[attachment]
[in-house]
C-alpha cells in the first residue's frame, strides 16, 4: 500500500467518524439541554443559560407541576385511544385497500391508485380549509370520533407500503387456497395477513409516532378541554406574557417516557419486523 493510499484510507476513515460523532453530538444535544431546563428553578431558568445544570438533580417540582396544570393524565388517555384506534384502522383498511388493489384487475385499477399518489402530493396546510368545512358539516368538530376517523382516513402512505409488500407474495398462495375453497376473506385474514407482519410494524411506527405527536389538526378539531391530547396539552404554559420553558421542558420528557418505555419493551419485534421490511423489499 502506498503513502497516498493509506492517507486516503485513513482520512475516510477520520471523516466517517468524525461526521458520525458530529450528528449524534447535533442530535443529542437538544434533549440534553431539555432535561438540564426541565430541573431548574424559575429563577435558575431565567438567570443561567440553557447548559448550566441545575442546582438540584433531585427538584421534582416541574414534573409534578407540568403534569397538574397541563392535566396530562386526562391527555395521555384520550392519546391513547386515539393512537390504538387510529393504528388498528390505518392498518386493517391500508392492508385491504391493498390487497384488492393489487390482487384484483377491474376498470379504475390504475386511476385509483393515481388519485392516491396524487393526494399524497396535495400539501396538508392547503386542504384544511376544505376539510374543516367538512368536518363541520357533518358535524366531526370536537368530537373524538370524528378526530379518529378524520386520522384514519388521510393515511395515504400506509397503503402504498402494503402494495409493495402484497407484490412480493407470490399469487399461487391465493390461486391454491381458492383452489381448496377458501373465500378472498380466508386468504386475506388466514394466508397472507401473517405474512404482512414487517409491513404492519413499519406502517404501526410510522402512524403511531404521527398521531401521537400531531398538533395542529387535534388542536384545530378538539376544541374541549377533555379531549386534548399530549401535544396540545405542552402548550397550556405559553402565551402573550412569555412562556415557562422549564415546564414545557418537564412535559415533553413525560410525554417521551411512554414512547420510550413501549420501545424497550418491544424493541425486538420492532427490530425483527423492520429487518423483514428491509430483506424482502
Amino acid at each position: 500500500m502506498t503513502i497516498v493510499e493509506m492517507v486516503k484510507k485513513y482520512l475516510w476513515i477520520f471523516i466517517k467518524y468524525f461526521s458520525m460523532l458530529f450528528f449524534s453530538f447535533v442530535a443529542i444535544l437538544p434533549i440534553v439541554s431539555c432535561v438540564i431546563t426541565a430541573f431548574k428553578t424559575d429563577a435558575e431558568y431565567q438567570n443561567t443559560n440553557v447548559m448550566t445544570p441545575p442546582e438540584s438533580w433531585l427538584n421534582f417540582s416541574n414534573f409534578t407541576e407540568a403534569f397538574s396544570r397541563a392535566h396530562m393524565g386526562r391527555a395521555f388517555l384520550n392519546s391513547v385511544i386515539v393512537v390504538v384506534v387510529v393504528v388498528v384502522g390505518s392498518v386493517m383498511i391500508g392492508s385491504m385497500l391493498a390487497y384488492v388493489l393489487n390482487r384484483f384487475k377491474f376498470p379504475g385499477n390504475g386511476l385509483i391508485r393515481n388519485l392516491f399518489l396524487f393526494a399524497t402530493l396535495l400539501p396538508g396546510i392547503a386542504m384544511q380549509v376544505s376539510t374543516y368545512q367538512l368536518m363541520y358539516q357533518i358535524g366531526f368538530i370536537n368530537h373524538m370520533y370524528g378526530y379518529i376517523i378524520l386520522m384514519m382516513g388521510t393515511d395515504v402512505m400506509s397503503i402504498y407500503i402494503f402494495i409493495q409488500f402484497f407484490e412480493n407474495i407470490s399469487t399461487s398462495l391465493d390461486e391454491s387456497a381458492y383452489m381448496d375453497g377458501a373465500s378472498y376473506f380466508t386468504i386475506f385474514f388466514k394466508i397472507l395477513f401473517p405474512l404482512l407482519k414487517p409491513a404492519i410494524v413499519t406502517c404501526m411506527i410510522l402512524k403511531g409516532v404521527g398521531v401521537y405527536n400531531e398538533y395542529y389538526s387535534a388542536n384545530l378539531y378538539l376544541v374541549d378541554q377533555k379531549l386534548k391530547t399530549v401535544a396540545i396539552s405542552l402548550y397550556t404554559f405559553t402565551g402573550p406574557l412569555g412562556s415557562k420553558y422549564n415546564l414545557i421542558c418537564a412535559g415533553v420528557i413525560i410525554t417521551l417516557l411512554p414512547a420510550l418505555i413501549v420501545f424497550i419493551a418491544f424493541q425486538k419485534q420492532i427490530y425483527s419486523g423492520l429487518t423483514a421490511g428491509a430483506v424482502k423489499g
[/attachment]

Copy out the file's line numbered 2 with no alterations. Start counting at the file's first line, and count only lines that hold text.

C-alpha cells in the first residue's frame, strides 16, 4: 500500500467518524439541554443559560407541576385511544385497500391508485380549509370520533407500503387456497395477513409516532378541554406574557417516557419486523 493510499484510507476513515460523532453530538444535544431546563428553578431558568445544570438533580417540582396544570393524565388517555384506534384502522383498511388493489384487475385499477399518489402530493396546510368545512358539516368538530376517523382516513402512505409488500407474495398462495375453497376473506385474514407482519410494524411506527405527536389538526378539531391530547396539552404554559420553558421542558420528557418505555419493551419485534421490511423489499 502506498503513502497516498493509506492517507486516503485513513482520512475516510477520520471523516466517517468524525461526521458520525458530529450528528449524534447535533442530535443529542437538544434533549440534553431539555432535561438540564426541565430541573431548574424559575429563577435558575431565567438567570443561567440553557447548559448550566441545575442546582438540584433531585427538584421534582416541574414534573409534578407540568403534569397538574397541563392535566396530562386526562391527555395521555384520550392519546391513547386515539393512537390504538387510529393504528388498528390505518392498518386493517391500508392492508385491504391493498390487497384488492393489487390482487384484483377491474376498470379504475390504475386511476385509483393515481388519485392516491396524487393526494399524497396535495400539501396538508392547503386542504384544511376544505376539510374543516367538512368536518363541520357533518358535524366531526370536537368530537373524538370524528378526530379518529378524520386520522384514519388521510393515511395515504400506509397503503402504498402494503402494495409493495402484497407484490412480493407470490399469487399461487391465493390461486391454491381458492383452489381448496377458501373465500378472498380466508386468504386475506388466514394466508397472507401473517405474512404482512414487517409491513404492519413499519406502517404501526410510522402512524403511531404521527398521531401521537400531531398538533395542529387535534388542536384545530378538539376544541374541549377533555379531549386534548399530549401535544396540545405542552402548550397550556405559553402565551402573550412569555412562556415557562422549564415546564414545557418537564412535559415533553413525560410525554417521551411512554414512547420510550413501549420501545424497550418491544424493541425486538420492532427490530425483527423492520429487518423483514428491509430483506424482502